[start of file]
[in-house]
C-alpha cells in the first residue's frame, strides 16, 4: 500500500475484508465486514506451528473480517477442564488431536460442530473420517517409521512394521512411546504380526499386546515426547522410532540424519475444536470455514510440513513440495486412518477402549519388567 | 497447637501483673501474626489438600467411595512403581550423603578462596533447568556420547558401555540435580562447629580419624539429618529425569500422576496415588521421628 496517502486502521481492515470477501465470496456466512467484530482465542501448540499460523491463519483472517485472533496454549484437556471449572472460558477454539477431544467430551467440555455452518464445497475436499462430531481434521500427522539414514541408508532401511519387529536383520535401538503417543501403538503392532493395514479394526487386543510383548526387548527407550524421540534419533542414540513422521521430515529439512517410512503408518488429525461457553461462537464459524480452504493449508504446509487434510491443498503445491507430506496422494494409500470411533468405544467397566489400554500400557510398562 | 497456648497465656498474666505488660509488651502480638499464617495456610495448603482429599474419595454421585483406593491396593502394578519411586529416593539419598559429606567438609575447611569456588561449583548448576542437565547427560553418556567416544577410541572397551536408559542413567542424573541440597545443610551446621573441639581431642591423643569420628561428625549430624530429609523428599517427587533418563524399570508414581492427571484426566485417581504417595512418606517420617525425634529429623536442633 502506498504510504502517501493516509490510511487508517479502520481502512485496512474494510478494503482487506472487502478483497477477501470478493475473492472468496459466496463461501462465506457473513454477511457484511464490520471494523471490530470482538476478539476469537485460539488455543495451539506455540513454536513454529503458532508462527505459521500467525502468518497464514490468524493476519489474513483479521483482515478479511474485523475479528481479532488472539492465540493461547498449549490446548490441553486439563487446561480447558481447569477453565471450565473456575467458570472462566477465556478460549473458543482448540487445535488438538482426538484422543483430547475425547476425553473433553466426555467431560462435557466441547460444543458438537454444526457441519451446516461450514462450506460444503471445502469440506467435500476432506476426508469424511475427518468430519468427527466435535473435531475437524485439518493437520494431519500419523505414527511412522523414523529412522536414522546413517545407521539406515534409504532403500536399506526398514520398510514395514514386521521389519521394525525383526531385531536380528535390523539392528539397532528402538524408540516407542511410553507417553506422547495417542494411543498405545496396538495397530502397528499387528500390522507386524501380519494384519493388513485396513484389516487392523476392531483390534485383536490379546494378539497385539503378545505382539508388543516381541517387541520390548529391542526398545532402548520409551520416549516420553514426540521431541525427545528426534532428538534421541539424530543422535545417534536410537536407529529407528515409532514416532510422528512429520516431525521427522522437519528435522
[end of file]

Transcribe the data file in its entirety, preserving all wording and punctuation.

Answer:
[in-house]
C-alpha cells in the first residue's frame, strides 16, 4: 500500500475484508465486514506451528473480517477442564488431536460442530473420517517409521512394521512411546504380526499386546515426547522410532540424519475444536470455514510440513513440495486412518477402549519388567 | 497447637501483673501474626489438600467411595512403581550423603578462596533447568556420547558401555540435580562447629580419624539429618529425569500422576496415588521421628 496517502486502521481492515470477501465470496456466512467484530482465542501448540499460523491463519483472517485472533496454549484437556471449572472460558477454539477431544467430551467440555455452518464445497475436499462430531481434521500427522539414514541408508532401511519387529536383520535401538503417543501403538503392532493395514479394526487386543510383548526387548527407550524421540534419533542414540513422521521430515529439512517410512503408518488429525461457553461462537464459524480452504493449508504446509487434510491443498503445491507430506496422494494409500470411533468405544467397566489400554500400557510398562 | 497456648497465656498474666505488660509488651502480638499464617495456610495448603482429599474419595454421585483406593491396593502394578519411586529416593539419598559429606567438609575447611569456588561449583548448576542437565547427560553418556567416544577410541572397551536408559542413567542424573541440597545443610551446621573441639581431642591423643569420628561428625549430624530429609523428599517427587533418563524399570508414581492427571484426566485417581504417595512418606517420617525425634529429623536442633 502506498504510504502517501493516509490510511487508517479502520481502512485496512474494510478494503482487506472487502478483497477477501470478493475473492472468496459466496463461501462465506457473513454477511457484511464490520471494523471490530470482538476478539476469537485460539488455543495451539506455540513454536513454529503458532508462527505459521500467525502468518497464514490468524493476519489474513483479521483482515478479511474485523475479528481479532488472539492465540493461547498449549490446548490441553486439563487446561480447558481447569477453565471450565473456575467458570472462566477465556478460549473458543482448540487445535488438538482426538484422543483430547475425547476425553473433553466426555467431560462435557466441547460444543458438537454444526457441519451446516461450514462450506460444503471445502469440506467435500476432506476426508469424511475427518468430519468427527466435535473435531475437524485439518493437520494431519500419523505414527511412522523414523529412522536414522546413517545407521539406515534409504532403500536399506526398514520398510514395514514386521521389519521394525525383526531385531536380528535390523539392528539397532528402538524408540516407542511410553507417553506422547495417542494411543498405545496396538495397530502397528499387528500390522507386524501380519494384519493388513485396513484389516487392523476392531483390534485383536490379546494378539497385539503378545505382539508388543516381541517387541520390548529391542526398545532402548520409551520416549516420553514426540521431541525427545528426534532428538534421541539424530543422535545417534536410537536407529529407528515409532514416532510422528512429520516431525521427522522437519528435522